Bankart Lesion

Shoulder Conditions

What is a Bankart Lesion (tear)?

A Bankart lesion is a tear of the anterior glenoid labrum (rim surrounding the socket) associated with anterior shoulder dislocations. In a Bankart lesion there is detachment of the anteroinferior labrum (typically at the 3 o’clock to 6 o’clock position). If the lesion is associated with bone detachment, it is called a bony Bankart lesion when some of the glenoid bone is broken off with the anterior labrum. A bony Bankart potentially leaves the shoulder joint more unstable due to the loss of the labrum and the loss of bone.


How does a Bankart Lesion (tear) occur?

Bankart lesions are injuries associated with people who have had a shoulder dislocation and sustained a particular type of labrum injury as a result. Bankart lesions are frequently the result of high energy trauma or sports injuries and can be acute injuries such as a sports collision (rugby tackle) or in a car accident where the impact forces or pulls the shoulder out of alignment causing a dislocation. They can occur due to repetitive arm motions for example in swimmers, tennis players, gymnasts and weight lifters resulting in anterior instability. Bankart lesions can also be sustained by falling and landing on one’s shoulder with enough force to dislocate the shoulder such as a fall from a ladder or tripping over and landing on a hard surface.

Though anyone can sustain this injury, young people in their twenties are most susceptible.


How is a Bankart Lesion diagnosed?

This is based on the mechanism of injury and a careful clinical examination. The surgeon may request a standard MRI scan or sometimes request a special scan with contrast (dye) in the joint such as an MR arthrogram or CT arthrogram.


How is a Bankart Lesion treated? Surgical vs Non-Surgical Management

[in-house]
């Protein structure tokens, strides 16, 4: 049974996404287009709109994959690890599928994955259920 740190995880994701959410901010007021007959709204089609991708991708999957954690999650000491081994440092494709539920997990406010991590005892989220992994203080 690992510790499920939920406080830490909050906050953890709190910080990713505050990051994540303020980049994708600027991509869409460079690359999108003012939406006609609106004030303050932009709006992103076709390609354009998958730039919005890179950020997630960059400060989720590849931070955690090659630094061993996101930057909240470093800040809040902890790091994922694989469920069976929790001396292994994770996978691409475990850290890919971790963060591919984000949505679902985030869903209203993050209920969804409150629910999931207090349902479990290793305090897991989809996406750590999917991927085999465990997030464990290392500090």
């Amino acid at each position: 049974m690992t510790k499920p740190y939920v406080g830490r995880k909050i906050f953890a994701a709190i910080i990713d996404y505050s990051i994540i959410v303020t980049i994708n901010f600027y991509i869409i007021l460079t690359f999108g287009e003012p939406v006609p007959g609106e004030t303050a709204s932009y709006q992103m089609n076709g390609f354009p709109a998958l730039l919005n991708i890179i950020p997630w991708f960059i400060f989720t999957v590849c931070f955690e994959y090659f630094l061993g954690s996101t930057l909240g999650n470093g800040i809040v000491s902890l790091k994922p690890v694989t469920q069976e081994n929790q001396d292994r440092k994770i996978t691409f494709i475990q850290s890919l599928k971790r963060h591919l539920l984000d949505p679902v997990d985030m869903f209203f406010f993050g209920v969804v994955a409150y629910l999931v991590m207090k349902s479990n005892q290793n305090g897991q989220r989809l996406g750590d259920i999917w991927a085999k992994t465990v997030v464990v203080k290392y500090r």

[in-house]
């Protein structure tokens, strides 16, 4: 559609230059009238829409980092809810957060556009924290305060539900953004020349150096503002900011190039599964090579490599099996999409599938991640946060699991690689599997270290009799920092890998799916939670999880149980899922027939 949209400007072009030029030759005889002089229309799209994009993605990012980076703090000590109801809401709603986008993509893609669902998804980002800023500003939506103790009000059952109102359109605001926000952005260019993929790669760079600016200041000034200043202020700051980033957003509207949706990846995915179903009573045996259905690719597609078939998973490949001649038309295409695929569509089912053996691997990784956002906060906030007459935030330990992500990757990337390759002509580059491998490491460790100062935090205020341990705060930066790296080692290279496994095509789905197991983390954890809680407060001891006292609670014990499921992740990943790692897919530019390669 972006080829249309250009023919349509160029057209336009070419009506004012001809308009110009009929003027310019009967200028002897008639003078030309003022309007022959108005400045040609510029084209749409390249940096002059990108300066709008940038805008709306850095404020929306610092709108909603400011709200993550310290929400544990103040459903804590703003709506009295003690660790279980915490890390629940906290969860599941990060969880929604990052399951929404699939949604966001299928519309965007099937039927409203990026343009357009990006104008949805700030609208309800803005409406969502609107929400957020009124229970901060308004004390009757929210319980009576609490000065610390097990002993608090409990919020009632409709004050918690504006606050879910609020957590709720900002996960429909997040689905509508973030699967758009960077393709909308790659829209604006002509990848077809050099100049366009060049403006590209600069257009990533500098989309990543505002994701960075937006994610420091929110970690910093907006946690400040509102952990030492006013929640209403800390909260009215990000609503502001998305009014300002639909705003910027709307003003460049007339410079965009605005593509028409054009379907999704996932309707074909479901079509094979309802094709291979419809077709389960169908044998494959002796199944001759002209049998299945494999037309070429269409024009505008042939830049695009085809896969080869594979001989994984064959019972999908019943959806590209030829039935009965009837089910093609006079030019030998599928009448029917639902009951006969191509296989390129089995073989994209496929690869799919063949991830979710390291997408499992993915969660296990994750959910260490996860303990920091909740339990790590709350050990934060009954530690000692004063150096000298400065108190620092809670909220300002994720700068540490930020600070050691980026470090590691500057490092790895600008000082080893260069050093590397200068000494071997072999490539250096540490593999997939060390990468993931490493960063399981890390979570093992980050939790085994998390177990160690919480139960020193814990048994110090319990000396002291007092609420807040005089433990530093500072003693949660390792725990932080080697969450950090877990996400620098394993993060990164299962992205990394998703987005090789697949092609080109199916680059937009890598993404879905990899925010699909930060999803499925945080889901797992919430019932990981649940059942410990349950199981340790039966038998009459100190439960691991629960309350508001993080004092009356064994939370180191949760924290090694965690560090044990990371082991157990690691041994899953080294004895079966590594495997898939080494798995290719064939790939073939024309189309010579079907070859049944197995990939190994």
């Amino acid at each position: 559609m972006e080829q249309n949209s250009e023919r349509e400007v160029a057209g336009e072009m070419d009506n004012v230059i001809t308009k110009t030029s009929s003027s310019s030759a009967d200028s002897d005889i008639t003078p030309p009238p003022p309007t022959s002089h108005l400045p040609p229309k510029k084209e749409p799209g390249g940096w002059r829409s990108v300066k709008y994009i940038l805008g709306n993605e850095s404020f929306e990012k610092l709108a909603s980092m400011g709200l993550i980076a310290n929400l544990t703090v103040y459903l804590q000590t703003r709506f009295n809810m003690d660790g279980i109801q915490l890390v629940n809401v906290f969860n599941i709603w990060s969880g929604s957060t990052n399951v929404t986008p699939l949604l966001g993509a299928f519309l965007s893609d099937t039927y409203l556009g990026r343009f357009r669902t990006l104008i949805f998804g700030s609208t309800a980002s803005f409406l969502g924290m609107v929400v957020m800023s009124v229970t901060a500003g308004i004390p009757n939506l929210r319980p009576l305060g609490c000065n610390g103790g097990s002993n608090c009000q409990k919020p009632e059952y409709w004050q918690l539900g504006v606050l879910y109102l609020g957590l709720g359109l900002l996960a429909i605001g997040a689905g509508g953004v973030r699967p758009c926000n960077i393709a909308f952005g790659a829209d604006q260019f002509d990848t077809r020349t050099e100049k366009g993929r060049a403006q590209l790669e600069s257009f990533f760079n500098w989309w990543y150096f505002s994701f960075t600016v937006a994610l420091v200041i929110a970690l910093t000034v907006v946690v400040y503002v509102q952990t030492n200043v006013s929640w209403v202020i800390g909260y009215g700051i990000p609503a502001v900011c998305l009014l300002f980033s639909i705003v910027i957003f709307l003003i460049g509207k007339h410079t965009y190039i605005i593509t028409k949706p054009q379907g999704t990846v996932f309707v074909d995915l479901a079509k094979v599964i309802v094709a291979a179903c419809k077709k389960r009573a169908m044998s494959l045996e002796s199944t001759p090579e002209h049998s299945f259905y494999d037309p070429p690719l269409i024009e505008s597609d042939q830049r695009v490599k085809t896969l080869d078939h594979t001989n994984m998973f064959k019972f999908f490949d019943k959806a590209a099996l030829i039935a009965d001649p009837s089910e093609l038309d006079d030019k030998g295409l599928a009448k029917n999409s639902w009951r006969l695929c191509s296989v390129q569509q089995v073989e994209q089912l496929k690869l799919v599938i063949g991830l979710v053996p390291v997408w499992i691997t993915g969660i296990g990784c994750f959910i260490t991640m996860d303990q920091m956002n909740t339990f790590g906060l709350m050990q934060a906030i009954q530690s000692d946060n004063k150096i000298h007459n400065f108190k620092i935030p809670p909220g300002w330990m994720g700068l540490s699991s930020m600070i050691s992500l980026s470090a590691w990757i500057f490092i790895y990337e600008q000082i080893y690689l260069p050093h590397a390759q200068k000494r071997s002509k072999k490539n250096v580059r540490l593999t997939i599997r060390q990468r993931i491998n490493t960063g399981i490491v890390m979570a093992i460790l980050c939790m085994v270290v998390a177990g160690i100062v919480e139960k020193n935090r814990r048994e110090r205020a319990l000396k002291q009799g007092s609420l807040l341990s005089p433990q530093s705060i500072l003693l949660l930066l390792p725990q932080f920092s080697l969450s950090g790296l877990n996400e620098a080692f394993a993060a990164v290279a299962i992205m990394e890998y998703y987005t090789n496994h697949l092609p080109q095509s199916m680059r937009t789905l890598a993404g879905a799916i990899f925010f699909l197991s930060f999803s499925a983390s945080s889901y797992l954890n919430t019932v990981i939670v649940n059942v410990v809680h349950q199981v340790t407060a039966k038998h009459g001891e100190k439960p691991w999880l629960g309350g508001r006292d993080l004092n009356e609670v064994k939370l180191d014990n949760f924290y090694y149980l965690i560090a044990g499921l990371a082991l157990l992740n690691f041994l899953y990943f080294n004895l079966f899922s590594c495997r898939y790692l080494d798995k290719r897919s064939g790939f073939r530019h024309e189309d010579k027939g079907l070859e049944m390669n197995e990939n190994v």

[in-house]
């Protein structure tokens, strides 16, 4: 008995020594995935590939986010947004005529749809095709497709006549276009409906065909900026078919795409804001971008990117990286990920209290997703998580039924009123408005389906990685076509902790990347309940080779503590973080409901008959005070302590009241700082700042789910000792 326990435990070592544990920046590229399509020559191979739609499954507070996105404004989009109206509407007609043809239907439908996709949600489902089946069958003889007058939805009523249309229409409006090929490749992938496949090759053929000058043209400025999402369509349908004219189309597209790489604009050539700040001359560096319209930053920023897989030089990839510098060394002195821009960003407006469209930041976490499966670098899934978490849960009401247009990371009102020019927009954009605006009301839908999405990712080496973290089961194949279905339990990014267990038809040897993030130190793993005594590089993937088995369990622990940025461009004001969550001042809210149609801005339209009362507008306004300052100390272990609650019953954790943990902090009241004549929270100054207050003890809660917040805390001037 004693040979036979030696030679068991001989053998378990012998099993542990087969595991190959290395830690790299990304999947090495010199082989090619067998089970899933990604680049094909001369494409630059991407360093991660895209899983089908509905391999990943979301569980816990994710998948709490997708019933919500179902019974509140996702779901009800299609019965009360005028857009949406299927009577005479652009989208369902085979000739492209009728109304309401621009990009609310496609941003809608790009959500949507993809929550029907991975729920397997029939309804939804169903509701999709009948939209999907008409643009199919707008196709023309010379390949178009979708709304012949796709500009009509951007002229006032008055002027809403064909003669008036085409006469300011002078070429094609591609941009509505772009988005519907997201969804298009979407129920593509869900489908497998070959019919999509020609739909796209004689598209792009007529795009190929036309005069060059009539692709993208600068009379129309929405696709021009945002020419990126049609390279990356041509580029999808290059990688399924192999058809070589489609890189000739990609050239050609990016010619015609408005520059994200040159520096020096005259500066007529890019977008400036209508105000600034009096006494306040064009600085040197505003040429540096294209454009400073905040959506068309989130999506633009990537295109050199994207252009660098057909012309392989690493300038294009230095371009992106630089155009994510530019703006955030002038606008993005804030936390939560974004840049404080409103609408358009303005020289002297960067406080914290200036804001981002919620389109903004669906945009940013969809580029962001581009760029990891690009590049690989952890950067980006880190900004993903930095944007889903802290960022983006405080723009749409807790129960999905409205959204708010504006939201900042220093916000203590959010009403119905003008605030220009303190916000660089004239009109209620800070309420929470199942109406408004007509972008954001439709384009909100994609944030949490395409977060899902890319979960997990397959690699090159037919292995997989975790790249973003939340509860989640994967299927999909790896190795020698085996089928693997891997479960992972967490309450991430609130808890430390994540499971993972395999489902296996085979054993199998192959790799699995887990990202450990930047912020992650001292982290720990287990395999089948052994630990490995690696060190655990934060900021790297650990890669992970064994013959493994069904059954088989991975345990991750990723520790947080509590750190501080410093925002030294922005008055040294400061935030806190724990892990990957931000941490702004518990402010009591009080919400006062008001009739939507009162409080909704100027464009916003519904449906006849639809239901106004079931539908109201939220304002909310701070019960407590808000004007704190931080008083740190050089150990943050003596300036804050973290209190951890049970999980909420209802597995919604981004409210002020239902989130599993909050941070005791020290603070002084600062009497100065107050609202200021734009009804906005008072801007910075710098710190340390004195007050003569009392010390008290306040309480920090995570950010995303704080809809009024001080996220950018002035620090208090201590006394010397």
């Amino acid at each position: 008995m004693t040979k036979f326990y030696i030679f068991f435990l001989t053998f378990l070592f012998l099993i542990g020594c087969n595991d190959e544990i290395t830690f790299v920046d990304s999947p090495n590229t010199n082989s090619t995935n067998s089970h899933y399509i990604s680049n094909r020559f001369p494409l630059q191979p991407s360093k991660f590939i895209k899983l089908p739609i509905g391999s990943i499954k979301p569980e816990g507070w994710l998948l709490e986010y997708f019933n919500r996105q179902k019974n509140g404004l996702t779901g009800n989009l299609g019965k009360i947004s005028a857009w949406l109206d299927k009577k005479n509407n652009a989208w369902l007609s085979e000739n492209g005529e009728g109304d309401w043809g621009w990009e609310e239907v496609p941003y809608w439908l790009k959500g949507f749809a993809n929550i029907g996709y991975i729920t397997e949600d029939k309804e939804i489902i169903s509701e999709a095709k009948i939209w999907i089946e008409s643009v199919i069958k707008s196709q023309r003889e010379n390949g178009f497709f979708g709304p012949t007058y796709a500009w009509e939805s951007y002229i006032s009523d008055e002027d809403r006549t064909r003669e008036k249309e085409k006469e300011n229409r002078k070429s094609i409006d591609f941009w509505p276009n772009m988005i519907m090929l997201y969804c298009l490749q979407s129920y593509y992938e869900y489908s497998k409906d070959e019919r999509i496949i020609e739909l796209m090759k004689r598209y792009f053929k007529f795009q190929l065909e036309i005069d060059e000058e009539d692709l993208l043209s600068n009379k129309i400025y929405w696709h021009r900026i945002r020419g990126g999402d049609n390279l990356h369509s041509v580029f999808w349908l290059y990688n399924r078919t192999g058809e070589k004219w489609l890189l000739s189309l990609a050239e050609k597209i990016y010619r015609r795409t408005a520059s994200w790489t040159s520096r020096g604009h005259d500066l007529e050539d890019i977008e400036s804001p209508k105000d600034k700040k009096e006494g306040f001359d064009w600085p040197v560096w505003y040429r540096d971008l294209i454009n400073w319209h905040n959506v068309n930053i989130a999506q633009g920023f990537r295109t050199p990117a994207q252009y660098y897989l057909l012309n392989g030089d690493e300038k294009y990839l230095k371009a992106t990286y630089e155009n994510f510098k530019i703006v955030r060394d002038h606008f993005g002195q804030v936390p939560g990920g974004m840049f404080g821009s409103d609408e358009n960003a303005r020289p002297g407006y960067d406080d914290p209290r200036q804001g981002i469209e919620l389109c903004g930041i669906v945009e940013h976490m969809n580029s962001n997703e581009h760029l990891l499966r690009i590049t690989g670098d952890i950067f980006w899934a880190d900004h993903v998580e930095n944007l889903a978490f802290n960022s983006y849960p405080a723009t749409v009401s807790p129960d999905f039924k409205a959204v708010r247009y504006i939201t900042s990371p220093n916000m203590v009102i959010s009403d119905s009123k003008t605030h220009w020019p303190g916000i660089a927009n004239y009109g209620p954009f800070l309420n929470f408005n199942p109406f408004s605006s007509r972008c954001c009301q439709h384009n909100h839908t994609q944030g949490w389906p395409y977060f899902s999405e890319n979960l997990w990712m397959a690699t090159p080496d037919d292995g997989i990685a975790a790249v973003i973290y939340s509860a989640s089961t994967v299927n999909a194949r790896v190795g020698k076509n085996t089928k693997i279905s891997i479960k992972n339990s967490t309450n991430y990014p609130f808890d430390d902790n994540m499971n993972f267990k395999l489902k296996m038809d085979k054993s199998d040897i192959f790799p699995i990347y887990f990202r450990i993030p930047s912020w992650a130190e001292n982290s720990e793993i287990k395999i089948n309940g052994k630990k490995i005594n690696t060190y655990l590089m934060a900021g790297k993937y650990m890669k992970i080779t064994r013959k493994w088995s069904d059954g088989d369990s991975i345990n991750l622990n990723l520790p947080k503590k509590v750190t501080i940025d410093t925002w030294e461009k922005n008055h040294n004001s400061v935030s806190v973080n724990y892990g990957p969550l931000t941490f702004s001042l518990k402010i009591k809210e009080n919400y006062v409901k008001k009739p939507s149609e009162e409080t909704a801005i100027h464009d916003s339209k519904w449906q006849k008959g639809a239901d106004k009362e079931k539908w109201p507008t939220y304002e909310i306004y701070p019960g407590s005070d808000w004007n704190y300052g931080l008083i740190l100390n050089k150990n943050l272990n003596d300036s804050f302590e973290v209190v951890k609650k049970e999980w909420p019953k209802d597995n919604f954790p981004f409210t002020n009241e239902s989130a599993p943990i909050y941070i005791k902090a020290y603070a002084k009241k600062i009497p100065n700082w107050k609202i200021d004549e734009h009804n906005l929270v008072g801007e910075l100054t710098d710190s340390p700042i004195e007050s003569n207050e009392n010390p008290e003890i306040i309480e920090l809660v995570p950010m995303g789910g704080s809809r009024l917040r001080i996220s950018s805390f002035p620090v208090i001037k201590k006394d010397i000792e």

This can be treated conservatively through physiotherapy however in younger patient groups and those involved in collision contact sports or activities where the arm is frequently abducted and externally rotated (lifted sideways away from the torso twisted such that the forearm is pointing vertically) are at risk of recurrent episodes of dislocation or instability. In such cases often an arthroscopic (keyhole) repair of the labrum is performed which stabilises the shoulder. This is called an arthroscopic Bankart repair or anterior shoulder stabilisation.


How is a Bony Bankart lesion treated?

If a small portion of the anterior glenoid is fractured along with the anterior labral tear this is referred to as a Bony Bankart Lesion. The joint is significantly less stable and usually requires early surgical fixation. Depending on the size of the bone fragment the procedure may be performed arthroscopically or for larger fragments through a small anterior incision and either fixing the bone fragment or replacing it with a block of bone.

Post-operatively the shoulder will be immobilised and protected in a sling usually for about 4-6 weeks but depending on the extent of the tear or associated fracture the surgeon may decide to continue with this for longer.

Following surgery a tailored rehabilitation programme with physiotherapy is commenced to help you return to your normal day to day activities. The progress of this is dictated by patients meeting milestones and is run under the supervision of the surgeon and specially trained physiotherapist.